BMW 5 Series Wagon – Hauling more than Your Stuff
By Jim Bray
BMW doesn't appear prone to the "middle child blues." And that's good news for drivers!
Middle children, according to popular myth, are often the most unhappy of a family's siblings. They struggle for recognition, overshadowed by the eldest child's maturity and experience, while competing for attention from parents forced to concentrate on the youngest child's often more pressing needs.
Not so for BMW's middle child sedan, however. While the BMW 5 series is bigger than the popular 3 that's the company's bread and butter sedan (and a blast to drive, too), and smaller than the luxurious 7 that's deservedly one of the darlings of the luxury sedan set, it has its own personality and its own reputation. It's really the 5, especially in its highest performance livery, the M5, that's most often equated with being "the ultimate driving machine".
I remember taking a high performance driving course a few years back, doing some free laps on a road course near the end of the day, my car screaming down the long straightaway, giving its all joyfully – only to have a black M5 blow by me like I was driving a pedal car. It was an instant reality check and an excellent illustration of the difference between a fine $25,000 four cylinder sports coupe and an $80,000 "Wow! Machine".
Needless to say when I approached my test BMW 530ix and noticed that it also sported those famous "M" badges, my heart started racing.
Alas, in this particular case the M designation (at least on my Canadian-spec test car) is more of a trim level than a serious performance upgrade, much like Toyota's TRD badging when it appears on such vehicles as the Matrix – though the only other things the Matrix and the 5 have in common is that they have four doors, four wheels, engines and tailgates.
So rather than getting the M5's 507 horsepower V10 engine, my test 530ix Touring was equipped with the excellent 3.0 liter inline six BMW also uses in the 330i, a power plant that pushes out 255 horsepower @ 6600 rpm and 220 lb-ft of delicious torque @ a low 2750 rpm.
This is more than adequate, believe me; it's just that I had the sugarplums of that ten banger dancing in my head. Maybe next time….
Anyway, just 'cause it ain't a real M doesn't mean the 530ix Sports Wagon (aka Touring) is a slouch. I have quibbles with it, but not for the way it drives. No, indeed.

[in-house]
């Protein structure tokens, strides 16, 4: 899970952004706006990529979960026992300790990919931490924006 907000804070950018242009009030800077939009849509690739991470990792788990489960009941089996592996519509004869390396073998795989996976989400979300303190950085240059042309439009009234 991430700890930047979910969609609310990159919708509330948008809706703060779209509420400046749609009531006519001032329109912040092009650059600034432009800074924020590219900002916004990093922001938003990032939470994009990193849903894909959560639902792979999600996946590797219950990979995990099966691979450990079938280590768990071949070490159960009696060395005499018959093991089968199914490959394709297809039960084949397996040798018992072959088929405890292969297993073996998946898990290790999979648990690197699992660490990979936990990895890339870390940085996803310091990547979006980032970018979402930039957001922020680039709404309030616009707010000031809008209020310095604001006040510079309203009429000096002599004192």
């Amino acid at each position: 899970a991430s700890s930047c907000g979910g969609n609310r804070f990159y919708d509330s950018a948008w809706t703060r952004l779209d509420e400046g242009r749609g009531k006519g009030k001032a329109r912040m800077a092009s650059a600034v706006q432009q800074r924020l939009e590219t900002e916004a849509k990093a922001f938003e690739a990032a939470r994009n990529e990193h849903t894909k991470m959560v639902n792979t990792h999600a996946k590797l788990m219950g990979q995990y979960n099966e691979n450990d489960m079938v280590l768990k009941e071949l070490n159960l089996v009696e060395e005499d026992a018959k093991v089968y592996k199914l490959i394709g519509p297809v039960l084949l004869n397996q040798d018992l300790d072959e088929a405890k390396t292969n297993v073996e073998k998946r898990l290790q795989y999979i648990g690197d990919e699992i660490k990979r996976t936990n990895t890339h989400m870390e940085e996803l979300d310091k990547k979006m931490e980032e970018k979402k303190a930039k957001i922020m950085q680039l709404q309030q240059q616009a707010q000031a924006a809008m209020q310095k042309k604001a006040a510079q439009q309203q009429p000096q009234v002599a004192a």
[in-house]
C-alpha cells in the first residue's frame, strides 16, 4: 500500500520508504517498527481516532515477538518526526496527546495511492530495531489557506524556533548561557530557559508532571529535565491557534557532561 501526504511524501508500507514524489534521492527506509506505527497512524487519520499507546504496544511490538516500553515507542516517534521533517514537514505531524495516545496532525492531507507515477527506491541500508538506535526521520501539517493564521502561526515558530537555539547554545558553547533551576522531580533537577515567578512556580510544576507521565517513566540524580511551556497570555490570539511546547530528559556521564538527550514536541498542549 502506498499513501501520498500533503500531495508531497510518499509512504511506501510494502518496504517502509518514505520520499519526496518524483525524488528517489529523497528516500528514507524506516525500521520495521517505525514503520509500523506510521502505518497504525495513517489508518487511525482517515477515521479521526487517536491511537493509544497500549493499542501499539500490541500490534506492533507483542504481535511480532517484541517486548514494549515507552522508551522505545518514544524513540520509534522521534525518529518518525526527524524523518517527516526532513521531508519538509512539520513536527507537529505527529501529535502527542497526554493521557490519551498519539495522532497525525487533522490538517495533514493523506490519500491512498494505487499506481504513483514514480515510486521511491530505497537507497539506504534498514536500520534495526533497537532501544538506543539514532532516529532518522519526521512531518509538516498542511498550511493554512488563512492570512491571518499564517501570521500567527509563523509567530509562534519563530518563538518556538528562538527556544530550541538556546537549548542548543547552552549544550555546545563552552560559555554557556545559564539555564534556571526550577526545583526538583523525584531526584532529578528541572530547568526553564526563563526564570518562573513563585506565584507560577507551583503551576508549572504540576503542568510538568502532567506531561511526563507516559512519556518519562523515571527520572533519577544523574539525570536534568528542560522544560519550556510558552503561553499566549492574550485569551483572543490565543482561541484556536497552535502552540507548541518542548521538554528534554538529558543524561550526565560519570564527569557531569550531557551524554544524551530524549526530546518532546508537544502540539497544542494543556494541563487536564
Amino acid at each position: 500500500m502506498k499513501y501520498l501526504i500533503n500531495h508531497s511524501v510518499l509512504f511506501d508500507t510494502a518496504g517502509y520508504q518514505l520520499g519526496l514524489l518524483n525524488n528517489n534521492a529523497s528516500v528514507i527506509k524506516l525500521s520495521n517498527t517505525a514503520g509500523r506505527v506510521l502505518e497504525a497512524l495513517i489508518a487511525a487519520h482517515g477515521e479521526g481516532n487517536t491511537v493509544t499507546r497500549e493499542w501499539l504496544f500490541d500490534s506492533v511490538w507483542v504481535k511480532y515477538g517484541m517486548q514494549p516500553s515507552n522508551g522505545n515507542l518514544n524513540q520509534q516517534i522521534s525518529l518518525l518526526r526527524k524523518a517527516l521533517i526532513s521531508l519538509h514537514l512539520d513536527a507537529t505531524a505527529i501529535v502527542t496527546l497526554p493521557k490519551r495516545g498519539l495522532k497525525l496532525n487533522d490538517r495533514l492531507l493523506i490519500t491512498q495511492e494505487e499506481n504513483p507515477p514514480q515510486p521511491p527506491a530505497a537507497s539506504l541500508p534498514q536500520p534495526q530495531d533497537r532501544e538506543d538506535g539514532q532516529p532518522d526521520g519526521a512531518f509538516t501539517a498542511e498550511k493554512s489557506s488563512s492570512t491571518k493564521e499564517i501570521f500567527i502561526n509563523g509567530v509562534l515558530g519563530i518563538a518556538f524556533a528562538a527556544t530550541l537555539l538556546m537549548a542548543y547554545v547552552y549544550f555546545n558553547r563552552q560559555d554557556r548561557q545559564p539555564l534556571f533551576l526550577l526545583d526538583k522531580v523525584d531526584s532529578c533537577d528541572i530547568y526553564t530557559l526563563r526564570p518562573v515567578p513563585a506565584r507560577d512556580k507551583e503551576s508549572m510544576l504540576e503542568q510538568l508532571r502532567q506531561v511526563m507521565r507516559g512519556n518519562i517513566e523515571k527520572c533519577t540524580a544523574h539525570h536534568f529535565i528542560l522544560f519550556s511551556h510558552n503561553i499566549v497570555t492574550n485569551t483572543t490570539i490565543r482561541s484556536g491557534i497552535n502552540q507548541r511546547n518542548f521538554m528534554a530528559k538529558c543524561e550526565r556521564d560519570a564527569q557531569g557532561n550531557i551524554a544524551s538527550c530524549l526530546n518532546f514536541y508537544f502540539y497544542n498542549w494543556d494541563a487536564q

First off, that lovely six is a peach. The same engine you can get with the 330's, it's an inline, double overhead cam 24-valve magnesium/aluminum powerhouse featuring Valvetronic variable intake-valve lift and Double VANOS 1 variable intake-and-exhaust-valve timing. It goes to beat all get out, emitting glorious mechanical music as it does so, and in my tester was matched with a gorgeous six speed manual that has to be one of the nicest transmissions I've had the privilege of shifting. And the clutch is sublime, light and progressive.
The suspension up front consists of double pivot struts, with a five link independent rear end. Steering is BMW's Servotronic speed-sensitive, power assisted rack and pinion, and the brakes are ventilated discs with four channel ABS at all corners (and corners, or curves, is probably where you'll have the most fun using them!). The standard tires are 245/40 series run flats on attractive 18 inch wheels.
The all wheel drive 530xi handles extremely well and the suspension toes the line between comfort and sport, offering catlike road feel without making your pee your pants from jarring impacts – which comes in handy on long trips since one feature missing from most vehicles is a port-a-potty!
The wagon format was missing from the 5 for two years, and with the redesign of the series it makes a welcome return: not only do you get a wagon's flexibility but you also don't get that big buttock look that plagues the current 5 series sedan. This makes the Sports Wagon the most attractive of the 5 series, to these never humble eyes. Sure, it's still a tad slab sided, but that's okay, and the front end is very easy on the eyes.
There's plenty else that's new in this generation of 5, so here's a partial list of the features BMW likes to brag about, with a few of my snide comments in parentheses: